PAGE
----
Tulips photographed in black and white is compelling because our eye expects to see color when looking at flowers. The fact that they are black and white forces the viewer to look at the composition, the shape and the lighting.
Balls of yard photographed by Michelle Krick allows the viewer to focus on the texture and shape when there is no color to distract the eye.
4. Negative space
Playing with negative space is also another way to create stunning photos of everyday items. This recently blown out match creates an interesting shape of smoke in an otherwise empty space.
This egg photographed by group member Shelley Hobson is an interesting study in shape and shadow. The negative space that surrounds the egg is as much a part of the photo as the egg itself.
Donna Sheaffer used clouds and color to create interesting negative space in her photo below.
5. Pattern play
Patterns are found everywhere, especially in nature. The pattern of the fern leaves makes an interesting composition. I centered the leaf so that the image also has symmetry which is always appealing to the human eye.
One photo challenge for the group during lockdown was to create a pattern using only items found in the home. This star burst pattern by group member Linda Merrill was a beautiful image using her silverware.
I created this pattern using a piece of animal print fabric, shells and a dog/snake sculpture I have owned since college.
While on a walk around the neighborhood during lockdown, I saw these outside bar chairs all lined up with no customers to sit on them since the restaurant was closed. That single tipping chair in the middle is what made the photo special for me.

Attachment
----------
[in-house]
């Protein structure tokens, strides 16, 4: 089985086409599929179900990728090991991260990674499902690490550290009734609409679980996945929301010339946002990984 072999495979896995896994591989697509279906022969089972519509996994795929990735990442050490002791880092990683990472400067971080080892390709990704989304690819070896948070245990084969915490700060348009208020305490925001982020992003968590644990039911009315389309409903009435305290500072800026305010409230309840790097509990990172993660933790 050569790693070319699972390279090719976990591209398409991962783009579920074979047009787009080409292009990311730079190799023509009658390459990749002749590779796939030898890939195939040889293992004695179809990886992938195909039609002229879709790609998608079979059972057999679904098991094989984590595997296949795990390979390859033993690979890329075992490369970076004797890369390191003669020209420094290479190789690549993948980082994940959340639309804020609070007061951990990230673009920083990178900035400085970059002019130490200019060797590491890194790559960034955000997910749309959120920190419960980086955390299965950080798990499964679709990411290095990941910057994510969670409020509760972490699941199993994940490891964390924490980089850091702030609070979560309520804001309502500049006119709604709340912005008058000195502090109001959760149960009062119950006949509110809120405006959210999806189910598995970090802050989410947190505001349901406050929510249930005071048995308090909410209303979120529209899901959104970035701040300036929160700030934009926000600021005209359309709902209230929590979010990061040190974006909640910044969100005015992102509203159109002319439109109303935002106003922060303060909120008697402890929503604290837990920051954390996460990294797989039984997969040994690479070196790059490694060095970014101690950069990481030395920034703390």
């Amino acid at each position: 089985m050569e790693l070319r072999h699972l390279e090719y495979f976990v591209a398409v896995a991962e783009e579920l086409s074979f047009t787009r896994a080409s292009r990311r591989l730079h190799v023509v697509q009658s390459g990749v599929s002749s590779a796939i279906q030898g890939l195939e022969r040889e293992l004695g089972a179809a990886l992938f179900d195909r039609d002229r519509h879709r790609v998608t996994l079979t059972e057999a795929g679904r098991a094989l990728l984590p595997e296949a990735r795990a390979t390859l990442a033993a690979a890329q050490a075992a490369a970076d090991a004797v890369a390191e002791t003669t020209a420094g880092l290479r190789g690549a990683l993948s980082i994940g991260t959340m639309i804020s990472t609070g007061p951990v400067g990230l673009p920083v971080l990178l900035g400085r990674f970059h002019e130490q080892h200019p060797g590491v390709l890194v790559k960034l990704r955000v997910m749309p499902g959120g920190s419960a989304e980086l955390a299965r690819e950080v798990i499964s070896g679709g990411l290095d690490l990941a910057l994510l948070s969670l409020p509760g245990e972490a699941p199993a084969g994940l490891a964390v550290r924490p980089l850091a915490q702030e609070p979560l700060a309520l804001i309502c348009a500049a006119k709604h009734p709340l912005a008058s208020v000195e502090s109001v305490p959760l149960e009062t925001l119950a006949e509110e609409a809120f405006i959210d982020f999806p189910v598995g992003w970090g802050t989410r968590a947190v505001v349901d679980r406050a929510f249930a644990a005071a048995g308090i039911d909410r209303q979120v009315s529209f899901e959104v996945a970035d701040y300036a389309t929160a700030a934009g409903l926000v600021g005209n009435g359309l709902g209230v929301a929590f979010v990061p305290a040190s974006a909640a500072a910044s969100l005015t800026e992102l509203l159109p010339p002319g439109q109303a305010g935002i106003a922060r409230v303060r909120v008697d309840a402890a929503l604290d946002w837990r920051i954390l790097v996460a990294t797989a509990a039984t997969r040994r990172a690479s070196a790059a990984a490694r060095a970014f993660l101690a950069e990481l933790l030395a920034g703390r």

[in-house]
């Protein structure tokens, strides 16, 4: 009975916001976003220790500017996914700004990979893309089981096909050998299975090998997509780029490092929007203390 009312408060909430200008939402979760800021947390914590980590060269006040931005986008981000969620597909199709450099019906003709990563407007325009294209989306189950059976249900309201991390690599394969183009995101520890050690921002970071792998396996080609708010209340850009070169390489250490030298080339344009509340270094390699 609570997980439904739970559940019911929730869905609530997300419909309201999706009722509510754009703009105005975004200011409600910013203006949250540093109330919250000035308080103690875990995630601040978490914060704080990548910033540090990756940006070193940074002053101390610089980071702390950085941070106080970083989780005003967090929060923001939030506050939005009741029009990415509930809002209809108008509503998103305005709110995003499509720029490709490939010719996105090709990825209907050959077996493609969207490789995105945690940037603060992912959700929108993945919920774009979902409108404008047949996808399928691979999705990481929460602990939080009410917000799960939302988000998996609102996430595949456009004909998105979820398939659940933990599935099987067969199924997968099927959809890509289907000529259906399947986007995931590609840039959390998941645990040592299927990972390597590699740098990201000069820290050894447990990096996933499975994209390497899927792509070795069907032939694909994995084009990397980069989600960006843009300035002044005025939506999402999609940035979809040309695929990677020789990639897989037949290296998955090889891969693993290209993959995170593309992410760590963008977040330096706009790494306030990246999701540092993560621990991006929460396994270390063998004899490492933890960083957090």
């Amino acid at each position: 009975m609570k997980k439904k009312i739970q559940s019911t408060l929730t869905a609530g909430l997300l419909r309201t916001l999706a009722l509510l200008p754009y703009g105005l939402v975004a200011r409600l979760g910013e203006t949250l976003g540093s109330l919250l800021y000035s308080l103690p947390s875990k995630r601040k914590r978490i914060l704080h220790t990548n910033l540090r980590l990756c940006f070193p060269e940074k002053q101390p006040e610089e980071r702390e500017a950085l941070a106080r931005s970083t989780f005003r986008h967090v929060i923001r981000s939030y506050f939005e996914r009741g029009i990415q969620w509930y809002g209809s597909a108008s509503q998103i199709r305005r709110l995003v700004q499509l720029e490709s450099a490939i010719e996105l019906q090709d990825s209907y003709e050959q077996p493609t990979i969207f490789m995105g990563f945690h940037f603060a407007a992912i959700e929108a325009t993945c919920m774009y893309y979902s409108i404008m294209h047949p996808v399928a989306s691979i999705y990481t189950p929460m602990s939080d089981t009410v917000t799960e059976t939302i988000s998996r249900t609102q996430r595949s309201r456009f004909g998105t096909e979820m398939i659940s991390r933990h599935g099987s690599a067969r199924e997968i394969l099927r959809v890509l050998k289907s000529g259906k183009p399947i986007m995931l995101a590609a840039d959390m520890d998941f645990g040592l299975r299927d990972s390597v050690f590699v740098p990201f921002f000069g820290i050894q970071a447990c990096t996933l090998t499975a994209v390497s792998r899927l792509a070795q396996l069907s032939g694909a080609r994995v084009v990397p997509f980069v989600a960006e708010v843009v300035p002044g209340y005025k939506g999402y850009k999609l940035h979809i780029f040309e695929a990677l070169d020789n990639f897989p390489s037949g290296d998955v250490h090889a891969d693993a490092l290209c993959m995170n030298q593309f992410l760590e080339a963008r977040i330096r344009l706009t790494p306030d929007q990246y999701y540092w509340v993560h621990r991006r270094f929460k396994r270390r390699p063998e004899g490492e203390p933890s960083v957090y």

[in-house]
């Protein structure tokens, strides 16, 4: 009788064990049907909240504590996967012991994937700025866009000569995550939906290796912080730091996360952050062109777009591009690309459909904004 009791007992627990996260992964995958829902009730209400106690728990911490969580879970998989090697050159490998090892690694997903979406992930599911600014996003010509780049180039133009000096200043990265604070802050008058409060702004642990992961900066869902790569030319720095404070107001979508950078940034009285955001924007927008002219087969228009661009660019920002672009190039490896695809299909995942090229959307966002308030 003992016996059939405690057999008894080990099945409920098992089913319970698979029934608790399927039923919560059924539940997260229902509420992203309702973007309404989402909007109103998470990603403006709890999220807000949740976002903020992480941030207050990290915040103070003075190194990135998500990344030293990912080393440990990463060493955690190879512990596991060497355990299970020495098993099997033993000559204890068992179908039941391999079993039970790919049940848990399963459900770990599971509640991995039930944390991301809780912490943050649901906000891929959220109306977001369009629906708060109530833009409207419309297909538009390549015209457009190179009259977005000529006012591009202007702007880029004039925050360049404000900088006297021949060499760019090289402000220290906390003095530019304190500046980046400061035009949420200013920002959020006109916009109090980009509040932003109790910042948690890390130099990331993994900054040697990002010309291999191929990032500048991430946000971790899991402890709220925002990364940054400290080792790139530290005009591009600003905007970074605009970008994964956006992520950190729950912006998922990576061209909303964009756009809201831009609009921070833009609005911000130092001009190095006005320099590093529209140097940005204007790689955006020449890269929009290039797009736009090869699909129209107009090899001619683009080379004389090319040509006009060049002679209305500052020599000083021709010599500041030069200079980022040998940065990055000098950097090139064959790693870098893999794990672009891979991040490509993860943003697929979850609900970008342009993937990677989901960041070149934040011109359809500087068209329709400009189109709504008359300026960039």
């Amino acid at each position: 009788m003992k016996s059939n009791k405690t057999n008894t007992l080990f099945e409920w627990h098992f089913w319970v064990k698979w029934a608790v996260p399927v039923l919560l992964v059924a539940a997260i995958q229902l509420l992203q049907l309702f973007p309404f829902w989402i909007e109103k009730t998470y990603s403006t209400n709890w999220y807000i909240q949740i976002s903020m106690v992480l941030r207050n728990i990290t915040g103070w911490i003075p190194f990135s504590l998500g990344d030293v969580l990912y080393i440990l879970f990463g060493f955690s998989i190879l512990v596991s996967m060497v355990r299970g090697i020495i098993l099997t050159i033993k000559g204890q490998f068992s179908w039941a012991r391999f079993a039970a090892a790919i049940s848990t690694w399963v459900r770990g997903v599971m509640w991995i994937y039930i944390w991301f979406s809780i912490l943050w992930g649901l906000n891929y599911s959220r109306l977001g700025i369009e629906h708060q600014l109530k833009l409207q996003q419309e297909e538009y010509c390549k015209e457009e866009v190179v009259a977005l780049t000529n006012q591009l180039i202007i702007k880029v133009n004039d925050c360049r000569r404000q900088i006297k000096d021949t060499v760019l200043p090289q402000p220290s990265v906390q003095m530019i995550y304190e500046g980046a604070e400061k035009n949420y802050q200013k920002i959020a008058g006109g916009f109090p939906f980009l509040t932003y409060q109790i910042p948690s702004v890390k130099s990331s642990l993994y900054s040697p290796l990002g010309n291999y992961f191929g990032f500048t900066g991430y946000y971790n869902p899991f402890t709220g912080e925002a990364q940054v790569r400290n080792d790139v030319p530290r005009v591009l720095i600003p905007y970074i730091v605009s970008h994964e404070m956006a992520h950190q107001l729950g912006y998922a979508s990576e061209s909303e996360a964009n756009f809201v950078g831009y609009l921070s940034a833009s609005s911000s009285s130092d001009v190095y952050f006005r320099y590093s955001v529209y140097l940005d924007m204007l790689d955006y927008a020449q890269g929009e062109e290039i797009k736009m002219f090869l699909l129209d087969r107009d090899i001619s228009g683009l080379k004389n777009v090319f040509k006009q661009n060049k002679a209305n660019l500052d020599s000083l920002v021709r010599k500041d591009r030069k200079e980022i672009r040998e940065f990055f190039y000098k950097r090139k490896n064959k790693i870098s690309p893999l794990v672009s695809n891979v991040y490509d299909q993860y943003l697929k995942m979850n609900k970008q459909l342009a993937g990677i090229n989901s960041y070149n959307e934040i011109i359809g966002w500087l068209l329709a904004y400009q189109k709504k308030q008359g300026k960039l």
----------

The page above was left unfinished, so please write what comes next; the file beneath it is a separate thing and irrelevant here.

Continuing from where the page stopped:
Another idea for how to take stunning photos of everyday items is to look for texture. Rusting, peeling and weathered everyday items often are photographic gold. This old fire alarm pull on a building around the corner from my condo made for a great subject.
Melting ice from a roof above and boot prints created an interesting texture in this freshly fallen snow. I framed the shot multiple ways but this one was my favorite.
Judith Scola found this interesting wall on one of her local walks. Both the texture and the colors made for a great image.
7. Use filters and editing apps
When your creativity is just not there, sometimes using a filter or an editing app can turn a ho-hum photo of an everyday item into something special.
A photo of my dog’s paintbrush tail was not all that interesting as it was.
Here is a fun one created in PhotoLab by group member Dolly Jo
Even a photo of myself wearing a mask became more interesting once I transformed it using the Painnt App.
To see my favorite painting apps and how to use them, check out this post called Five Painting Apps To Turn Cellphone Photos Into Paintings.
If you want to get in on the photo fun, please consider joining my FREE Facebook group where you can practice your cell phone photo skills while getting supportive feedback on your photos. Just click on the link below.
What's in My Camera Bag?